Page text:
Now the Spirit expressly says that in later times some will depart from the faith by devoting themselves to deceitful spirits and teachings of demons, 1 Timothy 4:1 ESV

Paul here says that only "some" will depart. This is not talking about a large-scale rebellion. And this happened in the "later times" which ended in AD 70.

Some see this as the apostasy of the Christian church, especially in the time of Constantine, which then gave rise to the papacy in the Roman Catholic church.

The futurists have generally associated the idea with a present or future apostasy among Christians from the Christian faith. Some more modern-day futurists have associated the idea of "falling away" with a "departure" of the church from the earth at a Rapture. Translations like the Amplified Bible don't help at all.

Let no one in any way deceive or entrap you, for that day will not come unless the apostasy comes first [that is, the great rebellion, the abandonment of the faith by professed Christians], and the man of lawlessness is revealed, the son of destruction [the Antichrist, the one who is destined to be destroyed], 2 Thessalonians 2:3 AMP

This is more of a commentary than a translation.

G.K. Beal writes, "Furthermore, that 2:3 is about a massive apostate movement toward the end of history in the church and not in Israel is apparent from the phrase God's temple in 2:4. This reference to the temple shows that the church community is the place where end-time prophecies about Israel and its temple will take place."

What? These are "end-time prophecies about Israel and its temple" but they take place in the Church? So, the Temple that Paul refers to is the church? Let me just say here that ALL eschatology is Israel's eschatology. The Church has no last days, no end times. The end times refer to Israel and the Old Covenant.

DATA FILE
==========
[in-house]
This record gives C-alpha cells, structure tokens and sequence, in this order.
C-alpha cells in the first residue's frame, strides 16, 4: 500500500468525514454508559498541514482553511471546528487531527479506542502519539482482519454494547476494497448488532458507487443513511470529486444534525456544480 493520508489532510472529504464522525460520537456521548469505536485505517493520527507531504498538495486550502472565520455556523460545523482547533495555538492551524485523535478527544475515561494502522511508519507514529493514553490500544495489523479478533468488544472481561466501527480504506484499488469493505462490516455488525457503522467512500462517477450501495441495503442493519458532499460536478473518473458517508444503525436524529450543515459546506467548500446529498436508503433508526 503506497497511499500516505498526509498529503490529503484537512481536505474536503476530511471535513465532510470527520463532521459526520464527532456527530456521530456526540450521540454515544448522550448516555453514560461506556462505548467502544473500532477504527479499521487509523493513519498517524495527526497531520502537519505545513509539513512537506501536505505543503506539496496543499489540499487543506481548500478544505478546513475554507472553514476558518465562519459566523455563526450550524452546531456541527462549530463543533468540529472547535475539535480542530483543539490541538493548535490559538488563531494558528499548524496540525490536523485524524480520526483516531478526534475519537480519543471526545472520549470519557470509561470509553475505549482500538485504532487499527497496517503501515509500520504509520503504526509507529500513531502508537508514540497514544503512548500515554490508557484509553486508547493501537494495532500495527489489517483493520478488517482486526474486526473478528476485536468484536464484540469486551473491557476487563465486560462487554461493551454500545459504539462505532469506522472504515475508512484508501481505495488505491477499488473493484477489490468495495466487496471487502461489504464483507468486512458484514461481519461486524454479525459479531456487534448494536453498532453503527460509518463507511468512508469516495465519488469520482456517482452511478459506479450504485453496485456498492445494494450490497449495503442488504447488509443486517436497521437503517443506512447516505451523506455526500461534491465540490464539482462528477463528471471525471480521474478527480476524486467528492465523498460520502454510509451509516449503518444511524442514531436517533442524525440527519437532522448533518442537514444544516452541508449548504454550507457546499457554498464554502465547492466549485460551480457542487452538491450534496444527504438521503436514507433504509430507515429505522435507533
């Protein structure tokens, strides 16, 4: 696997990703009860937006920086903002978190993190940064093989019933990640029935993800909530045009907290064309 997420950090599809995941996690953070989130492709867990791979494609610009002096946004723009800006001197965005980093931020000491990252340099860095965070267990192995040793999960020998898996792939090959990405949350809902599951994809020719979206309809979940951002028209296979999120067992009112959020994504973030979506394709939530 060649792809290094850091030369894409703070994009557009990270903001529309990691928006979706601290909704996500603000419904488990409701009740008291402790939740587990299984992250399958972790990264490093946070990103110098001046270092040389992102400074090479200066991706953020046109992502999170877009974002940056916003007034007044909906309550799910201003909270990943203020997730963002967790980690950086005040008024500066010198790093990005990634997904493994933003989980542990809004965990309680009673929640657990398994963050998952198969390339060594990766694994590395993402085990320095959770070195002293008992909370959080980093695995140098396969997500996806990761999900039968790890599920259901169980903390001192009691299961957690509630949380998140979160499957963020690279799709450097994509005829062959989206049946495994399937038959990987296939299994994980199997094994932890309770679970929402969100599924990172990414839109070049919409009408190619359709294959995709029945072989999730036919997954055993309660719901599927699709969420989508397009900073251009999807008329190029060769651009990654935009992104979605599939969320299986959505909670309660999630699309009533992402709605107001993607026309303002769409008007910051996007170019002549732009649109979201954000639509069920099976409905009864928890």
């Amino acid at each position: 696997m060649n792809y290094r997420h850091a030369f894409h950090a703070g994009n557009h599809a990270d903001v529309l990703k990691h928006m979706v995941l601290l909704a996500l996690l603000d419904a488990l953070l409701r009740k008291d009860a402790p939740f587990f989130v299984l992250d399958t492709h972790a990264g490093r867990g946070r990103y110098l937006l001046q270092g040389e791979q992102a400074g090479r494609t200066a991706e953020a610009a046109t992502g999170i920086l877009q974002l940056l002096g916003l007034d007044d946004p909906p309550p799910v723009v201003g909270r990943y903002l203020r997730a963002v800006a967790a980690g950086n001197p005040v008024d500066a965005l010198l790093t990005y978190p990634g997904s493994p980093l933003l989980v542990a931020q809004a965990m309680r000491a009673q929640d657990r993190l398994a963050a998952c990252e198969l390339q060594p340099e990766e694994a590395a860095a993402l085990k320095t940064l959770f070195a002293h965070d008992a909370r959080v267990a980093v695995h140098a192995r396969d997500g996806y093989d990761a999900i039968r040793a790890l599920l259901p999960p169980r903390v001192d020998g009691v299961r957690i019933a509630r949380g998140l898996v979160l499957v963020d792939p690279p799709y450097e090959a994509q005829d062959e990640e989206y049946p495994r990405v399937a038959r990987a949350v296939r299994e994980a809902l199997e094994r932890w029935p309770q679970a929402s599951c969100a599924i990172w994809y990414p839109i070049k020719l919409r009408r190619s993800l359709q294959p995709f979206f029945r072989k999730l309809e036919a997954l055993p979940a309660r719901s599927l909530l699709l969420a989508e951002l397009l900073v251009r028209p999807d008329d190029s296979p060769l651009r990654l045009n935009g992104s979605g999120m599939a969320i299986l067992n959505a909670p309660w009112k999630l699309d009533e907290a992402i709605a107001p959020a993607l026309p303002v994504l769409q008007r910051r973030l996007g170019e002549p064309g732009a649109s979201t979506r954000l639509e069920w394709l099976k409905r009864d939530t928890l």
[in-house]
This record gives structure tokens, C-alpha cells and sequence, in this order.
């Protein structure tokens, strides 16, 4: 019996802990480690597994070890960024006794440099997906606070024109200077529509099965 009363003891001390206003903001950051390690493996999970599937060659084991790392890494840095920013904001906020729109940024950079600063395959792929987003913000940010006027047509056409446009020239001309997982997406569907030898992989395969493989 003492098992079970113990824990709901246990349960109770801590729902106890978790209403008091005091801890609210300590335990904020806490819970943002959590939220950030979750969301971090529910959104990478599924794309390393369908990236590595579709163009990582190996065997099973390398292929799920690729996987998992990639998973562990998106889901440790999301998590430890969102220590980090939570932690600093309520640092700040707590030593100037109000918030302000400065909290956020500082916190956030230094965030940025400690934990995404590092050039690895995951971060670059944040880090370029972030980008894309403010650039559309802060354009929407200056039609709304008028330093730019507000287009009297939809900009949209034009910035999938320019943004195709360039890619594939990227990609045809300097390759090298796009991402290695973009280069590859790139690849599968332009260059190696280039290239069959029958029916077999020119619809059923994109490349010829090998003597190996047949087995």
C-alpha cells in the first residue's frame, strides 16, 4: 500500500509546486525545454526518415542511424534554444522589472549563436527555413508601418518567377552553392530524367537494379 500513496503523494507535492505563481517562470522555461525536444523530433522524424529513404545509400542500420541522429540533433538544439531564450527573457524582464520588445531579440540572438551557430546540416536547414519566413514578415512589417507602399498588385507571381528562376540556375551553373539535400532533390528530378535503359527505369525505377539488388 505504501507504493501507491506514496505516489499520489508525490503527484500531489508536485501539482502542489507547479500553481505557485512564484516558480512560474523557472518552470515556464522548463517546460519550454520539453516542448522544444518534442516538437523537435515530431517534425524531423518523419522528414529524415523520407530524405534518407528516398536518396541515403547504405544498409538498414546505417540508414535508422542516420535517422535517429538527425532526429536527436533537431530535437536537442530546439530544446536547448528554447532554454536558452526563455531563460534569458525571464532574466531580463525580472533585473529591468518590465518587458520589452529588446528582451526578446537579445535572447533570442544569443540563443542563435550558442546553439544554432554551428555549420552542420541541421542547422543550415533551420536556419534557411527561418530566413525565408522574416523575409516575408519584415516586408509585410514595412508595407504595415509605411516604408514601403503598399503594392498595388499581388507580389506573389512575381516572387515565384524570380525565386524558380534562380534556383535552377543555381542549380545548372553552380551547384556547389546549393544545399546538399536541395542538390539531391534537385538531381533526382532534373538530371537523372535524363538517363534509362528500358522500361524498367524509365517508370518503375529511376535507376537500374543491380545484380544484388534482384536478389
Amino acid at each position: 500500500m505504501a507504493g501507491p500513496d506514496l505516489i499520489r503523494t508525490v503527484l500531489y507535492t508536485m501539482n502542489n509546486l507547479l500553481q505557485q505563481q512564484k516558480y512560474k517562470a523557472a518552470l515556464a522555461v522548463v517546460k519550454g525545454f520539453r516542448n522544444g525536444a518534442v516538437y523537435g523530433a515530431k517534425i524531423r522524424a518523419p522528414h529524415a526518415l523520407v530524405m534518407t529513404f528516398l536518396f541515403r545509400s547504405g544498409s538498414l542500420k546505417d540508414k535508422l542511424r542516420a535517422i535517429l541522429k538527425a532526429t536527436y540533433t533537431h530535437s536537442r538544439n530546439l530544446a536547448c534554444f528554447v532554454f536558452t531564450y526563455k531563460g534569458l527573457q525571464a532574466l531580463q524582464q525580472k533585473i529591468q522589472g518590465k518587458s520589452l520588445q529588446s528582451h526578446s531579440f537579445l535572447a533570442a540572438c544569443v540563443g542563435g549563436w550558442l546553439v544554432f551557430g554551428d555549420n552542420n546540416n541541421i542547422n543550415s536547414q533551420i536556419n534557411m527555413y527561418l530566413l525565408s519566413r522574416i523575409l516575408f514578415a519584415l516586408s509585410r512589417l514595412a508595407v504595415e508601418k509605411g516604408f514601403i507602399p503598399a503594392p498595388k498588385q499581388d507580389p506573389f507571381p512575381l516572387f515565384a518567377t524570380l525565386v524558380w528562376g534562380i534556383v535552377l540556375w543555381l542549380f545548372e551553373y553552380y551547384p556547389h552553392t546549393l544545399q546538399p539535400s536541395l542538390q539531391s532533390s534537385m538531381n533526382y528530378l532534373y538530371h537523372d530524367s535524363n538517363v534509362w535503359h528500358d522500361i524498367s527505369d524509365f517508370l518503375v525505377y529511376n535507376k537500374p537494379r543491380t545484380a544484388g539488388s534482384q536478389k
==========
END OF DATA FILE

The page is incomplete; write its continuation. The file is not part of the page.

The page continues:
Beal goes on to say, "Consequently, 2:3-4 teaches that the latter-day assailant will come into the midst of the church and cause it to become predominantly apostate and unbelieving." So, Beal believes that this is in our future and the Church is going to "become predominantly apostate and unbelieving?" That's a depressing thought. Is Paul telling the Thessalonians that the Day of the Lord is thousands of years in their future? Why would they care about that? How would that give them relief?

Does the Bible predict a massive apostate movement for the Church? What about Matthew 24:10?

And then many will fall away and betray one another and hate one another. Matthew 24:10 ESV

Because of the great persecution of those days, many apostatized from the faith. This all happened before the fall of Jerusalem in AD 70, just as the Lord told them it would.

This all happened in that generation.

There is another viewpoint on this and that is that this is a reference to a Jewish rebellion. It's possible that this is what Paul had in mind rather than a falling away from the faith. Notice how the ESV translates apostasia.

Let no one deceive you in any way. For that day will not come, unless the rebellion comes first, and the man of lawlessness is revealed, the son of destruction, 2 Thessalonians 2:3 ESV

BDAG (Bauer, Danker, Arndt, and Gingrich), Greek lexicon has; "defiance," "rebellion," "abandonment," "breach of faith" (like a betrayal).

Dr. Benjamin B. Warfield, who was professor of Systematic Theology in Princeton Theological Seminary (1886-1921), believed the "falling away" mentioned here was that of the Jewish apostasy. He said,